One of the pleasures of the summer is certainly….mangoes! From the most unripe to the most ripe, we can enjoy mangoes in a variety of ways…and with unripe mangoes, we can make a variety of pickles.
It suddenly occurred to me that right now, I’ve got three different mango pickles in my kitchen…all home-made!
When the mangoes are tiny, they are called (in Tamizh)…mA vadu. This particular pickle is made by a process where the juices of the tiny mangoes flow out with the salt in which they are soaked. With proper preparation and storage (and frequent “shaking up”), this pickle can last for a year or so. I no longer have the ceramic “jAdi” in which pickles are traditionally stored, but here’s my photo of “mAvadu”:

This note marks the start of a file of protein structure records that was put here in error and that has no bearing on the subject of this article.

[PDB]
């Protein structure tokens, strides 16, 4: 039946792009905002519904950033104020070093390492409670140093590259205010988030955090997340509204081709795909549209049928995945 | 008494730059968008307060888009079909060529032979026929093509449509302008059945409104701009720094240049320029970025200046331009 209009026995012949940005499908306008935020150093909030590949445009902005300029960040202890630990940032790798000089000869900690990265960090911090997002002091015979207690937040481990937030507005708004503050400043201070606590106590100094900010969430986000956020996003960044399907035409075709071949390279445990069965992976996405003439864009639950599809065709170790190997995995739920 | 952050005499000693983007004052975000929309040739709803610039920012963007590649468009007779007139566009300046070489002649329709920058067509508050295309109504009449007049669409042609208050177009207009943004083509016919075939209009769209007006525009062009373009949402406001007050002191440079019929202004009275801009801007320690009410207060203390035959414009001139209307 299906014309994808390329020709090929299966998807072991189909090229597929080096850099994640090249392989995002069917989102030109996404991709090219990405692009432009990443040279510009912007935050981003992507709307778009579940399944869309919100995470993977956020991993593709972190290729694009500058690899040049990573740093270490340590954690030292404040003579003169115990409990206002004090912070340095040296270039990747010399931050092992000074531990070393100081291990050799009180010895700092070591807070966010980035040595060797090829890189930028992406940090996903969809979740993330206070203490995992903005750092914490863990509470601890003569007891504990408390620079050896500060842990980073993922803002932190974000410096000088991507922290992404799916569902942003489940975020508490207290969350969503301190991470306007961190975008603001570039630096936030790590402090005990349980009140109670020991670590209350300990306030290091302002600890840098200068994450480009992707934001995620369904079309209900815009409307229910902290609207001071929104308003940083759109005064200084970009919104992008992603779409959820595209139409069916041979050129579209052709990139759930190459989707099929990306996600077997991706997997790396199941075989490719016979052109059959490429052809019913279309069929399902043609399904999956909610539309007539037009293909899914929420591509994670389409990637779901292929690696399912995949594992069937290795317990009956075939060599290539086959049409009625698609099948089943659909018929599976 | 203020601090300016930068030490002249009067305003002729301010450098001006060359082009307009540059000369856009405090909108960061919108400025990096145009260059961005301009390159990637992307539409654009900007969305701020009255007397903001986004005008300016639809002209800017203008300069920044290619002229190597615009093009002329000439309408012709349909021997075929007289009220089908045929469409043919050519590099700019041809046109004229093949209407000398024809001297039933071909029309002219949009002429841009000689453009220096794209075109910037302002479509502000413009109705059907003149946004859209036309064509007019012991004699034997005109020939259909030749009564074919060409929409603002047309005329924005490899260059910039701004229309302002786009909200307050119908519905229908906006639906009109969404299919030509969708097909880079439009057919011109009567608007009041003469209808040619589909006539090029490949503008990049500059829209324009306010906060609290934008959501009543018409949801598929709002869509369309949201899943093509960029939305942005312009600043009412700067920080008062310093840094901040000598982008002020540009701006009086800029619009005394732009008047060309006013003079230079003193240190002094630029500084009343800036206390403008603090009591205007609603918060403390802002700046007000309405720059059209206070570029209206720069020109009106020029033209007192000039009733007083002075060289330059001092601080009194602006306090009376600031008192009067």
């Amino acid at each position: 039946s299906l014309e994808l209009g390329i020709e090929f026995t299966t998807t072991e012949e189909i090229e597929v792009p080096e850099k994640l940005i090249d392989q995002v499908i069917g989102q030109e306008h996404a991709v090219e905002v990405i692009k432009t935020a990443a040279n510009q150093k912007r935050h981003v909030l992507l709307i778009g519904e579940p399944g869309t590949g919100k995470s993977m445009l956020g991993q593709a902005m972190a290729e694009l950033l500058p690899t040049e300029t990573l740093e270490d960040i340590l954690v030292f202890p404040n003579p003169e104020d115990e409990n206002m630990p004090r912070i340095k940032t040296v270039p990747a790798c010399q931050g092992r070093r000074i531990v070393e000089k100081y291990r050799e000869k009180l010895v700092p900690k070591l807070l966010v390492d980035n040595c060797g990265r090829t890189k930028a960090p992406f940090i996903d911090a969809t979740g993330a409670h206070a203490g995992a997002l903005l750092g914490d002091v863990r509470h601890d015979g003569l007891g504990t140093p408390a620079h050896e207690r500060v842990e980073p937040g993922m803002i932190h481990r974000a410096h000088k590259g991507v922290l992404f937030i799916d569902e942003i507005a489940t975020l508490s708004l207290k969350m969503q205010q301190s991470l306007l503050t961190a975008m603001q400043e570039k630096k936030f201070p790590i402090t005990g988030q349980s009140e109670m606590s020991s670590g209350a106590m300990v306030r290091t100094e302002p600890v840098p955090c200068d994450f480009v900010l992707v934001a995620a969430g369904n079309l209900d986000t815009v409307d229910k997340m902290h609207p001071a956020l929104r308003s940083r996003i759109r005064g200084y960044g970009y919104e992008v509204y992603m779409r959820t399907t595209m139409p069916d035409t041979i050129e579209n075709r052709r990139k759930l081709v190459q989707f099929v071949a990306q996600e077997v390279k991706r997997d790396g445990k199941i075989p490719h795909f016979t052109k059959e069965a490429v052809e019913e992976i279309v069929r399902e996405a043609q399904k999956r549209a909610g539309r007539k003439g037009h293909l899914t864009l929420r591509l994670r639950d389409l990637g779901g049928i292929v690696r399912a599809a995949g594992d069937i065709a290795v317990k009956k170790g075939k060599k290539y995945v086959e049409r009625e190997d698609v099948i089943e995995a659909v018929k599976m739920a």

When they are slightly larger, but yet without hard stones, mangoes can be chopped small, and made into “menthiya mAngAi”. This pickle also uses roasted and ground fenugreek seeds, as well as asafoetida. This pickle does not have a long life, but will keep in the fridge for a few days (the mango pieces lose their crunchiness after this.) Here’s menthiya mAngAi:
Larger mangoes, with hard stones, cannot be cut at home, usually; the shopkeeper cuts them into largish pieces, and they are made into “AvakkAi”…a pickle that originates in the Andhra region. This, too, can keep for a year or so. Here’s AvakkAi:
I also wanted to photograph the ripe Alphonso mangoes (the first and, alas, the most expensive, of the season!) but I realized that they were already eaten, too! Will wait for the next lot.